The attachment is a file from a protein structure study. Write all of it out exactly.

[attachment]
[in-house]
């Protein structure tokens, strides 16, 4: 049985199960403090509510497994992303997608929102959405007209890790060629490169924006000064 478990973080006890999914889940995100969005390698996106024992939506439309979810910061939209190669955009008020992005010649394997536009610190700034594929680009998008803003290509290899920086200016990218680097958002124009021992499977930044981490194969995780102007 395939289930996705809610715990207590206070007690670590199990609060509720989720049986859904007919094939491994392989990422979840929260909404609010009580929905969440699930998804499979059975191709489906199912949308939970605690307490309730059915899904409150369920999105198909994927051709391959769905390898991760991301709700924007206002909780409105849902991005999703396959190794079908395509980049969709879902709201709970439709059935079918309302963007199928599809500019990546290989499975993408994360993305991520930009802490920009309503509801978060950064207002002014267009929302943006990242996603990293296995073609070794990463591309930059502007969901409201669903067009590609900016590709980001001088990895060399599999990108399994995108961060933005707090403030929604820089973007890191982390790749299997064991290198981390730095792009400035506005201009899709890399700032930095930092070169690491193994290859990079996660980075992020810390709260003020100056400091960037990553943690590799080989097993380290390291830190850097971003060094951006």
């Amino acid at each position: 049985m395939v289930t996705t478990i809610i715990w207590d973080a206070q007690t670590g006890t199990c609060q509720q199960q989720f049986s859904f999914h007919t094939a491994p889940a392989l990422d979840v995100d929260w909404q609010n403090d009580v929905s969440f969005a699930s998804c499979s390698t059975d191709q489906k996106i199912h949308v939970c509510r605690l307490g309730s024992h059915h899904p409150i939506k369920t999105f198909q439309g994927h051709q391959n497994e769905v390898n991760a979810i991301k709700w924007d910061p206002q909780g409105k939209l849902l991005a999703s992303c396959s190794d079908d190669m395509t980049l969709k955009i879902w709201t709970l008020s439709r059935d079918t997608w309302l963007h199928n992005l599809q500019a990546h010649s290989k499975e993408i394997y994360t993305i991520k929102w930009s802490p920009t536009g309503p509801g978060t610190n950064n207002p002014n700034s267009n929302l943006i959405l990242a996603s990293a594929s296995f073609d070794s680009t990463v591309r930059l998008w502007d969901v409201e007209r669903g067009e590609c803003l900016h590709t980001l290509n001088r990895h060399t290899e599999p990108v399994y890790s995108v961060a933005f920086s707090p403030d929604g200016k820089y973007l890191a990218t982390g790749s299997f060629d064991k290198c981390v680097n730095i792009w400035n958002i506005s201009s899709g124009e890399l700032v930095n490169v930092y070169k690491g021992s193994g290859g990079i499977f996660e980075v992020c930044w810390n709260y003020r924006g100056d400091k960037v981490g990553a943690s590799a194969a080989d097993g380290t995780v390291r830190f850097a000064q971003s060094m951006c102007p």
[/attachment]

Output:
[in-house]
């Protein structure tokens, strides 16, 4: 049985199960403090509510497994992303997608929102959405007209890790060629490169924006000064 478990973080006890999914889940995100969005390698996106024992939506439309979810910061939209190669955009008020992005010649394997536009610190700034594929680009998008803003290509290899920086200016990218680097958002124009021992499977930044981490194969995780102007 395939289930996705809610715990207590206070007690670590199990609060509720989720049986859904007919094939491994392989990422979840929260909404609010009580929905969440699930998804499979059975191709489906199912949308939970605690307490309730059915899904409150369920999105198909994927051709391959769905390898991760991301709700924007206002909780409105849902991005999703396959190794079908395509980049969709879902709201709970439709059935079918309302963007199928599809500019990546290989499975993408994360993305991520930009802490920009309503509801978060950064207002002014267009929302943006990242996603990293296995073609070794990463591309930059502007969901409201669903067009590609900016590709980001001088990895060399599999990108399994995108961060933005707090403030929604820089973007890191982390790749299997064991290198981390730095792009400035506005201009899709890399700032930095930092070169690491193994290859990079996660980075992020810390709260003020100056400091960037990553943690590799080989097993380290390291830190850097971003060094951006």
């Amino acid at each position: 049985m395939v289930t996705t478990i809610i715990w207590d973080a206070q007690t670590g006890t199990c609060q509720q199960q989720f049986s859904f999914h007919t094939a491994p889940a392989l990422d979840v995100d929260w909404q609010n403090d009580v929905s969440f969005a699930s998804c499979s390698t059975d191709q489906k996106i199912h949308v939970c509510r605690l307490g309730s024992h059915h899904p409150i939506k369920t999105f198909q439309g994927h051709q391959n497994e769905v390898n991760a979810i991301k709700w924007d910061p206002q909780g409105k939209l849902l991005a999703s992303c396959s190794d079908d190669m395509t980049l969709k955009i879902w709201t709970l008020s439709r059935d079918t997608w309302l963007h199928n992005l599809q500019a990546h010649s290989k499975e993408i394997y994360t993305i991520k929102w930009s802490p920009t536009g309503p509801g978060t610190n950064n207002p002014n700034s267009n929302l943006i959405l990242a996603s990293a594929s296995f073609d070794s680009t990463v591309r930059l998008w502007d969901v409201e007209r669903g067009e590609c803003l900016h590709t980001l290509n001088r990895h060399t290899e599999p990108v399994y890790s995108v961060a933005f920086s707090p403030d929604g200016k820089y973007l890191a990218t982390g790749s299997f060629d064991k290198c981390v680097n730095i792009w400035n958002i506005s201009s899709g124009e890399l700032v930095n490169v930092y070169k690491g021992s193994g290859g990079i499977f996660e980075v992020c930044w810390n709260y003020r924006g100056d400091k960037v981490g990553a943690s590799a194969a080989d097993g380290t995780v390291r830190f850097a000064q971003s060094m951006c102007p």